Laying people off? What would their relatives’ impact statements be like?

This might seem a strange thought, but bear with me a moment.

When someone is murdered, we tend to focus on them, their life, their killer, and their motives for the killing. What is rarely seen is the impact on the people close to them. Understandably, they want to find peace within themselves. These days there are opportunities for impact statements to be given in court, but they are usually reported in text and verbatim rather than by video showing the true distress being expressed. Today, Reeva Steenkamp’s father was shown on global media giving his ‘statement’ at the re-sentencing of Oscar Pistorius now that his conviction for manslaughter has been ‘upgraded’ to murder.

Take a look at her father. See how he has been affected. Feel the emotion that he struggles to contain.

Of course, making someone redundant is nothing like the same as murder or manslaughter. However, it can have terrifying consequences – not just for the individual but for their immediate family and wider friends and relatives. As employers, we very rarely (if ever) take this into account.

Last week, I saw the film, La Loi du marché (The Measure of a Man), which won awards at Cannes Film Festival 2015 (, which I think should be compulsory viewing for anyone in Human Resources. I shalln’t spoil the plot. Suffice to say, in three different contexts, it looks at redundancy, how people do (and don’t) cope with it, the impact on the wider group of people around them (whether a large group or just a family), and what happens to them when one person can’t cope.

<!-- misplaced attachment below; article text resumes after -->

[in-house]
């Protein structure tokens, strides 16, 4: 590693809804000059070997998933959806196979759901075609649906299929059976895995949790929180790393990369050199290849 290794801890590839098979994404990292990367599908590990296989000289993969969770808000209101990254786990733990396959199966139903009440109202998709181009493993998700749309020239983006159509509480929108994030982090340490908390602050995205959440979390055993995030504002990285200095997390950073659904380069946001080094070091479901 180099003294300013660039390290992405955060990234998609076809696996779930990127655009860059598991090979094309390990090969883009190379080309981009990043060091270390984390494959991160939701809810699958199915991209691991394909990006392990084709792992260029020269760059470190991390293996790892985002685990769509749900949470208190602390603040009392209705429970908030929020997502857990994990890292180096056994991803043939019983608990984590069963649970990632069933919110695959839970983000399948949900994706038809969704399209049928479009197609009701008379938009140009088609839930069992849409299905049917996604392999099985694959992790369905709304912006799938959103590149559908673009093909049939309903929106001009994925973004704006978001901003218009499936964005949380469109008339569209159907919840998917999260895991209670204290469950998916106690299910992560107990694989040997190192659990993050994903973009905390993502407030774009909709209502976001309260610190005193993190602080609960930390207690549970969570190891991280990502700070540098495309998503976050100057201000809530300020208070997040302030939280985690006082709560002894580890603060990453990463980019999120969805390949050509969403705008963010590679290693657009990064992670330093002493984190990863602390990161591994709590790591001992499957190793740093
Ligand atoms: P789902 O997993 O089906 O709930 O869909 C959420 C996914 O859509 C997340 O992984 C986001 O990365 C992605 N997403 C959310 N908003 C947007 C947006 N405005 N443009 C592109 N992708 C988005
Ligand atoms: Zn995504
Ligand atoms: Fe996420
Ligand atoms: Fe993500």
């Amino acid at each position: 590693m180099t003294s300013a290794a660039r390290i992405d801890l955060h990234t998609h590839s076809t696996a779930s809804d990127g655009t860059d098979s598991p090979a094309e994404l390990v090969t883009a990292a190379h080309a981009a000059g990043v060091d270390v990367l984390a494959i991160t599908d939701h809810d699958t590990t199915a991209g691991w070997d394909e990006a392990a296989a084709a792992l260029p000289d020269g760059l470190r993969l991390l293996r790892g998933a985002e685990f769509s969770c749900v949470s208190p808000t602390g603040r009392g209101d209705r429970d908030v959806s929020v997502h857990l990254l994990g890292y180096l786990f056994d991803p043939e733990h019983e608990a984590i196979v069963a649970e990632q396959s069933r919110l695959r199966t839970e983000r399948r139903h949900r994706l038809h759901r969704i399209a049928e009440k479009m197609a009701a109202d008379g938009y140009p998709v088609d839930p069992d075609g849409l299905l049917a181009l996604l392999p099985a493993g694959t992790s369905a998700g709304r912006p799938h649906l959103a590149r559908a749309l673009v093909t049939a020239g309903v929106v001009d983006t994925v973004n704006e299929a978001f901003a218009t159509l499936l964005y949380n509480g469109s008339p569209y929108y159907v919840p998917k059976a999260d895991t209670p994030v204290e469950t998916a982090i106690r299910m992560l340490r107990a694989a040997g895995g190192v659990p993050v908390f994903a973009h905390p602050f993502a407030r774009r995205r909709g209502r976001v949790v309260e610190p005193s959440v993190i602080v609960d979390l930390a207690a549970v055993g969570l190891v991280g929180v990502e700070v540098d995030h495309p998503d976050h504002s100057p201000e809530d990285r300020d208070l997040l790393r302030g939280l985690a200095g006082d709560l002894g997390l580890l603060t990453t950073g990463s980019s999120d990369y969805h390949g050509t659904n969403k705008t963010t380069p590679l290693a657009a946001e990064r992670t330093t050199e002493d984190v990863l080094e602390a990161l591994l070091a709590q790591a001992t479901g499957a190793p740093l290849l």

As a leadership confidant, probably every couple of years, I find myself supporting executives as they take the kinds of tough decisions behind redundancies. We usually spend a lot of time exploring alternative strategies, the processes of communication, and specifying and vetting the support that will be provided. On more than one occasion, I have been accused of taking too long over this, of being less assertive than is expected in the ‘high flying’ world of executive life. Well, perhaps, this will explain why.

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